Overall theyre a great pair of headphones for the $150 range, but for $300 I would say theyre not worth it.
If you need noise cancellation, theyre unrivaled by anything else around however.
Pros - Great noise cancelling with *good* sound, works extremely well out of an ipod
Cons - Lacks some overall fidelity, unnatural bass
Just a quick note about these. My point of comparison for Audio Quality is Senn HD650 / LCD3 / Grado 325is / ATH-M50.
Comfort - Amazing. Gets slightly warm after really long listening sessions, but they mostly rise to that level where you forget you have them on. The cups are like pillows. Personally, after a couple of minutes I don't feel the "pressure". They are probably my most comfortable headphones... The Senn HD650 is close but the clamping is a little excessive on those.
Sound quality - Decent. They are a little muddy. The clarity isn't quite there. Specifically the bass is muddy, sometimes overemphasized, rarely as clear as it should be. The mid bass hump is ever-present.
Great Unamped - They work extremely well out of an iPhone. I find that amp / dac add essentially nothing.
Design - I find them ugly, personally. I love that they include a functional case.
These should be seen as companion headphones for when traveling / out in public, you should not be primarily using these because they rob the music of fidelity. I use them either when travelling or when neighbours / roommate are being loud. They do what they were intended to do reasonably well.
Pros - Noise cancellation and comfort
Cons - Can't listen without noise canceling, sound in general
This was the very first headphone that I have owned that can be considered "high-end". When I first received these I enjoyed
almost everything about them except for the look. The noise canceling was what really blew me away at the time. However, these headphones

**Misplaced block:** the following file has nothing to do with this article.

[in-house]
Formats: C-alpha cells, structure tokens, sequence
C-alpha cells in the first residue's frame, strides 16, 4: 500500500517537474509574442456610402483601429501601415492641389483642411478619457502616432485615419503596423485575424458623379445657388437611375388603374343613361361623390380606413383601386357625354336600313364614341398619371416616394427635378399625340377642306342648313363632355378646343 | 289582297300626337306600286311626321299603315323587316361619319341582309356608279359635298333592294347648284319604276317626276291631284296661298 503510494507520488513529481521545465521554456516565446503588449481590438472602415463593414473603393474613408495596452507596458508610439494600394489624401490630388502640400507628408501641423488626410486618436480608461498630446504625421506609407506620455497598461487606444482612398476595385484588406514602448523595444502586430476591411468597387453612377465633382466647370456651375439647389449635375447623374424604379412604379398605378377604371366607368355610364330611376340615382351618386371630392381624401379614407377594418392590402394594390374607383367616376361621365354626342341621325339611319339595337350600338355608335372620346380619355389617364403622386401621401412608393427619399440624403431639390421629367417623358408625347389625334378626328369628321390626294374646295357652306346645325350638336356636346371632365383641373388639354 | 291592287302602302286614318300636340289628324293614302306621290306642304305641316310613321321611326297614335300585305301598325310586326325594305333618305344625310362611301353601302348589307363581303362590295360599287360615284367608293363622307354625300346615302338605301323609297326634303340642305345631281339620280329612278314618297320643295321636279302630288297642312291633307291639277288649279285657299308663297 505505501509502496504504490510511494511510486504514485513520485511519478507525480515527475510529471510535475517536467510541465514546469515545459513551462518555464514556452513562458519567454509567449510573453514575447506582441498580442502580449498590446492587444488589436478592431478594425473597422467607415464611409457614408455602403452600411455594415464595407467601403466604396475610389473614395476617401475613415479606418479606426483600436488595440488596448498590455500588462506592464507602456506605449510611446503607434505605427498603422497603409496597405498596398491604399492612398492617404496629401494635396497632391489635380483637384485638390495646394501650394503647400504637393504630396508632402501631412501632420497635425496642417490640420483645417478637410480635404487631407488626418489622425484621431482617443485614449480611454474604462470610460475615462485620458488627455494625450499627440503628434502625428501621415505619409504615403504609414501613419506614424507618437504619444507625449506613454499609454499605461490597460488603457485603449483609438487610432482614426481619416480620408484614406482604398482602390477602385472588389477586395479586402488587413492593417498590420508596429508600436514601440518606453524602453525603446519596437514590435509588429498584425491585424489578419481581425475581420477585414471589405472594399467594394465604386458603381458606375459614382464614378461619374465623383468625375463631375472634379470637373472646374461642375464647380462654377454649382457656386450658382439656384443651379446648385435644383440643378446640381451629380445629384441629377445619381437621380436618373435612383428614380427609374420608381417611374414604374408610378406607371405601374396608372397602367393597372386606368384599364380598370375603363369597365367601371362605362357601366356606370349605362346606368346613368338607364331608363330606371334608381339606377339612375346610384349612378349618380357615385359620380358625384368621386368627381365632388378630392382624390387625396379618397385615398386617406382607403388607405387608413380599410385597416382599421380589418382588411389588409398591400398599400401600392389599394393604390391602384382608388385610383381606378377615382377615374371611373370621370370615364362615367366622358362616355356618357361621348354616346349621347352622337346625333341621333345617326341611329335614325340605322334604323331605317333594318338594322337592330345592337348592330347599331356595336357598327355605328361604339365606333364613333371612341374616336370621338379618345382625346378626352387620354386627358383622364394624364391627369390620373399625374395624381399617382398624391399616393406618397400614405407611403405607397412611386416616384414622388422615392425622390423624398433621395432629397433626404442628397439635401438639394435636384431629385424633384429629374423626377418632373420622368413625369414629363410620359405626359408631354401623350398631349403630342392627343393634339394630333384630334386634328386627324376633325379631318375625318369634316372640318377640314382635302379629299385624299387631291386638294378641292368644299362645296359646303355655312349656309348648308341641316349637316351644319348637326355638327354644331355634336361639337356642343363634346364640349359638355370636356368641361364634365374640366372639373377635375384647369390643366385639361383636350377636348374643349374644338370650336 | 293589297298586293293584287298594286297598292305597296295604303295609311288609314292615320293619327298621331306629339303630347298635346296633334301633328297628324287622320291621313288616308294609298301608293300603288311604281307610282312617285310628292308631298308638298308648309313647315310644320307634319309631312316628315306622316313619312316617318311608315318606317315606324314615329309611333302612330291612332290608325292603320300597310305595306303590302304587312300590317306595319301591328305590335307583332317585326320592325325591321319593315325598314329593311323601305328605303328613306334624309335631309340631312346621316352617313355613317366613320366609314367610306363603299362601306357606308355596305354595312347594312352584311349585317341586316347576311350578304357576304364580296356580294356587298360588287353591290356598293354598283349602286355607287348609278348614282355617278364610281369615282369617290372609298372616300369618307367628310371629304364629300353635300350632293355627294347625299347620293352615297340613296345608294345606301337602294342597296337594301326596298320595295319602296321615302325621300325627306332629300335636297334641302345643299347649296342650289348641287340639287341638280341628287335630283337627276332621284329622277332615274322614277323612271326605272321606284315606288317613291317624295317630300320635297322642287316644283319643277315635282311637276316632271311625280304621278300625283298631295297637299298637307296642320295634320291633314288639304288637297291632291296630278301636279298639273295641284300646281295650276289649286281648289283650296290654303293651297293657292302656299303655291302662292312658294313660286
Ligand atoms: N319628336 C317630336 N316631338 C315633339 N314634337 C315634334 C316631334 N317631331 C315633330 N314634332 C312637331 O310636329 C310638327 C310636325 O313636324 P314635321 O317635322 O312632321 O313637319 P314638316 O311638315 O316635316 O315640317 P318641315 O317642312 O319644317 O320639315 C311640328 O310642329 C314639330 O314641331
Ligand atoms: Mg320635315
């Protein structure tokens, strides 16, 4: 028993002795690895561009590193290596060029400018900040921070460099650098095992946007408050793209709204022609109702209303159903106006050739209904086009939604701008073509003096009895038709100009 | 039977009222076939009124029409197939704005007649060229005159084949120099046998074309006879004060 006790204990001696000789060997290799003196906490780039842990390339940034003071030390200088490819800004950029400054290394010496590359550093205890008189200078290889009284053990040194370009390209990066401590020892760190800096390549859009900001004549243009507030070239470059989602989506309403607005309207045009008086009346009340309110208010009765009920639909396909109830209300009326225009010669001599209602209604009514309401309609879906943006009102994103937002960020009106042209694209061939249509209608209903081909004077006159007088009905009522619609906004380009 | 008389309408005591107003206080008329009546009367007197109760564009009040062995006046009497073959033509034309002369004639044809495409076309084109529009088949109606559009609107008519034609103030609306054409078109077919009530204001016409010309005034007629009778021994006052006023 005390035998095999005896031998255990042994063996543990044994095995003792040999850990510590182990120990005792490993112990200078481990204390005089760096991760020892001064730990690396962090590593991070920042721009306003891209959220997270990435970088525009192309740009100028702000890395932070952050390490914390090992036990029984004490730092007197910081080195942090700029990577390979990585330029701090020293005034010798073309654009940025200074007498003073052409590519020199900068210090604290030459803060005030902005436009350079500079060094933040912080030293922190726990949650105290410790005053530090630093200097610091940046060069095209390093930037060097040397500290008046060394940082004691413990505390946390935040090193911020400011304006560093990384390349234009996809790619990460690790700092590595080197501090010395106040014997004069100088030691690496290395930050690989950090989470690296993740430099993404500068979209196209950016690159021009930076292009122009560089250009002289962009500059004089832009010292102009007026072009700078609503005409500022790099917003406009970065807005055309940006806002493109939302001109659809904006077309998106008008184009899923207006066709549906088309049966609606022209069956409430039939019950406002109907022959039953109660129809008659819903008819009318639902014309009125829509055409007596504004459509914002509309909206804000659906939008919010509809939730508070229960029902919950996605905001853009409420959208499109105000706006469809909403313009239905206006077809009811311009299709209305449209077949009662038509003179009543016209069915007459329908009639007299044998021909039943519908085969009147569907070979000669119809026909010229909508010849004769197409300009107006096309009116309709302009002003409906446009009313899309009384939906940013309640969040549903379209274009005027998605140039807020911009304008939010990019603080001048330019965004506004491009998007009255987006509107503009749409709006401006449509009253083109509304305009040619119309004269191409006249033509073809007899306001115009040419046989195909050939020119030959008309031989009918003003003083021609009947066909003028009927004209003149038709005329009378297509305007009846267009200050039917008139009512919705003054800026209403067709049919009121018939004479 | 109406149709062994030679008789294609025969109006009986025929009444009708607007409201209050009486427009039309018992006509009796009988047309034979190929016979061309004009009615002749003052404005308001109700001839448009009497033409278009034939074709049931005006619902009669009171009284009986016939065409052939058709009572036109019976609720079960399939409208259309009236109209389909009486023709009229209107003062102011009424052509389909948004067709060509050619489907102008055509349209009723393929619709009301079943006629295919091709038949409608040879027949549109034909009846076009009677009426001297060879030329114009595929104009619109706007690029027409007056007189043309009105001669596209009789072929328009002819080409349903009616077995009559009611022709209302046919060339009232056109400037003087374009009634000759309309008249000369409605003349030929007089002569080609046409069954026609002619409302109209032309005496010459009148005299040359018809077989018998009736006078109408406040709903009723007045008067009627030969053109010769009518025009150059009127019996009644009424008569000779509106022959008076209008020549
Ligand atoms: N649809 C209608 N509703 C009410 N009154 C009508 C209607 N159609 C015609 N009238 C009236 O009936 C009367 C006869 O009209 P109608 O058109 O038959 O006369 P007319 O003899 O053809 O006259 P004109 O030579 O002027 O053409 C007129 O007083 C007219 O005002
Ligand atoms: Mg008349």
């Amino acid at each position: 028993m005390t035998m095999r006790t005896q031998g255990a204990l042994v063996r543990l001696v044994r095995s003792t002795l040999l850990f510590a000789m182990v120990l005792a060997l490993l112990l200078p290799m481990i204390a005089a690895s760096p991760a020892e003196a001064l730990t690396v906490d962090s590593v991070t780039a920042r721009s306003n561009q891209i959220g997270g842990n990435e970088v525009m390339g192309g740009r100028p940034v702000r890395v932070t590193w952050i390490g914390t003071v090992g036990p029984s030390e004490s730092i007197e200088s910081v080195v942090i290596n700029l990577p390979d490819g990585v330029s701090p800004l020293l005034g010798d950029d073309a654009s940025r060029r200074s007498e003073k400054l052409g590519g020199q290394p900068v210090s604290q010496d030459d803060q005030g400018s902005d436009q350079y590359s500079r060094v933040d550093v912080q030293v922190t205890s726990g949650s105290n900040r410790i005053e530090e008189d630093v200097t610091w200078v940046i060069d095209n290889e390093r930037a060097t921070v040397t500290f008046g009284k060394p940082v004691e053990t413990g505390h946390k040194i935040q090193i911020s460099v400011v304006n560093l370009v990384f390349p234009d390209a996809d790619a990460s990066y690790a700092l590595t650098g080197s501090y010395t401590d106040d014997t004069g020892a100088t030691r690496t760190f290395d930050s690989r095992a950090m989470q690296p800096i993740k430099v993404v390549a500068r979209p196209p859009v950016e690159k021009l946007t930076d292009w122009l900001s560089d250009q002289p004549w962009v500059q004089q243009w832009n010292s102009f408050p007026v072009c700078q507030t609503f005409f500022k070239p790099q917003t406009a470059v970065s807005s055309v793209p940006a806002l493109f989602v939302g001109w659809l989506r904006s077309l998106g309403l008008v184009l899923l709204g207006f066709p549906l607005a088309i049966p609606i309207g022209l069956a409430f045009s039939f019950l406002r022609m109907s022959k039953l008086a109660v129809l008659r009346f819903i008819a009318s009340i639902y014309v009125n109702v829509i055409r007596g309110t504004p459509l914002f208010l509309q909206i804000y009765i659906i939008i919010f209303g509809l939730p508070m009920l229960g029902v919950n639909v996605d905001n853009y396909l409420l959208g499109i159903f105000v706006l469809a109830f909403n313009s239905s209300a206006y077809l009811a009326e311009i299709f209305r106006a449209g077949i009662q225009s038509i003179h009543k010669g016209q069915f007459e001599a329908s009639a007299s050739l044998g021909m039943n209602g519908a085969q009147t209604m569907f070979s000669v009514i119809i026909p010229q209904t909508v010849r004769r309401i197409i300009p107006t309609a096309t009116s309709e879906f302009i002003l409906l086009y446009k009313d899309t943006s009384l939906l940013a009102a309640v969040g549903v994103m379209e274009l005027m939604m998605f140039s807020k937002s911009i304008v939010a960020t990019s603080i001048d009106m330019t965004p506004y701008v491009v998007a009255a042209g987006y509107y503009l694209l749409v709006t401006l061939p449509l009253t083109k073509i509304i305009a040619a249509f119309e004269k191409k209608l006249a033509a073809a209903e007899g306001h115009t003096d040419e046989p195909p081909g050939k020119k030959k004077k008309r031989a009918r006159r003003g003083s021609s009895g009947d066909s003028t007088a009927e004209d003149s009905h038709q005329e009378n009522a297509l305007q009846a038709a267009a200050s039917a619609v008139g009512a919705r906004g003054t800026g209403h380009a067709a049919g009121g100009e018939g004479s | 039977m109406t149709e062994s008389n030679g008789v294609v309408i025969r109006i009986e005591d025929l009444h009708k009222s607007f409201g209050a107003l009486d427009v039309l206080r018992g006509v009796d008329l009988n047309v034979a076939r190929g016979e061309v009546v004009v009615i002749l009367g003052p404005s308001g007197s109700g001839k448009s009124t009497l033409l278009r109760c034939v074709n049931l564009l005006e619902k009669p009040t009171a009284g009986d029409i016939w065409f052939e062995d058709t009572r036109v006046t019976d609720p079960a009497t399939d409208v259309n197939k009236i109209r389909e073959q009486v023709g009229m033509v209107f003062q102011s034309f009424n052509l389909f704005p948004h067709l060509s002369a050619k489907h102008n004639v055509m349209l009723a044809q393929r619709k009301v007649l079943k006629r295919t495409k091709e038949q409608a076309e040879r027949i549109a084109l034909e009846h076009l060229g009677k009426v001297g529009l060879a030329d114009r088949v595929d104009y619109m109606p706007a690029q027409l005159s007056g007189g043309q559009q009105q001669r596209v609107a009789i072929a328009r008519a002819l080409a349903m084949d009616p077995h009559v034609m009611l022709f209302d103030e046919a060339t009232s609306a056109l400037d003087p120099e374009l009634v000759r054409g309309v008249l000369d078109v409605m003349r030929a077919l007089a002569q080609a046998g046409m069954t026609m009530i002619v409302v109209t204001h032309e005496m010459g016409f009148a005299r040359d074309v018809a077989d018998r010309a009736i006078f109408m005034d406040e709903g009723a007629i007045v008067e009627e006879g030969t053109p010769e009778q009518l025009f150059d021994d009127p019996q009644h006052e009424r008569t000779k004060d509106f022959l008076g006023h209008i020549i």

became very sub-par with poor bass performance in terms of quality and an overall muddled and unpleasant mid and treble presentation.
I paid $300 for these as a middle-schooler. Thank God I was able to get a refund by some hot luck. I will remember my experience with these as
my introduction to the audio world. That is something that I will cherish about these. Other than that, not much.
This product is totally awesome. It's comfortable and very easy to use.
Pros - One of the best if not the best N.C. HP out there. Blocks out almost everything when the music is up.Decent mids and highs.Decent Detail.Great comfort
Cons - Part from the N.C. and comfort , nothing special, really.
Decent sound, Great Comfort, one of the best noise cancelling headphones out there. I think it's not worth the $299 price tag tho.
Pros - noise canceling, comfortable, lightweight, battery life, travel accessories
Cons - decent sound quality, price, won't function as standard HP w/o battery power
I received the Bose QC 15 in the mail today. My previous ordered was canceled by the retailer for some reason. I went back to re-order and the price was marked down to $229 shipped. Probably a Black Friday deal or something. The headphones were well packaged and the box included a travel case, 1x AAA battery, detachable cable, headphone adapter for passenger airliners, operating instructions (many languages) and warranty registration card. Anyway, I just plugged them in and gave them a quick listen (Bob Marley - Africa Unite). Sounded pretty decent off the bat. It was a bit heavy on the bass, but still sounded pretty good. Noise canceling was great. Blocked out a lot of noise in the house (running water in the kitchen, washer and dryer downstairs where I was, etc.) So initial impression was that SQ was decent and NC was excellent. I'll also add that they are very lightweight and comfortable to wear. I plugged in my 225i that was nearby to just give it a quick sound comparison. I'm no audiophile, so I probably have a higher tolerance for what some of you would consider "noise". No question the Grados killed the Bose in SQ, with the Bose sounding muddy after switching back. However, I did not find the SQ to be so frightfully distasteful to completely rule them out as a travel companion. I do a lot of traveling at times (planes, trains and automobiles), so the NC is a big plus for me. I can tolerate the mediocre sound as I suspected it would not be up to snuff with what I was used to listening to anyway. It simply was not purchased for that purpose. Another thing I should mention is that these will not function as regular headphones without battery power, so you're SOL if your batteries go belly-up. Just be sure to pack spares in the handy travel case these cans come with (loses a star for design in that regard). The Bose have been put away until its time for me to make my next trip (don't forget to remove the battery). I figure if I stop moving around as often as I do I can always put them up for sale on ebay and probably make back most of what I paid for them. Overall, not disappointed about this purchase and I'll be keeping them for as long as I need them. Now back to jamming out with my Grados...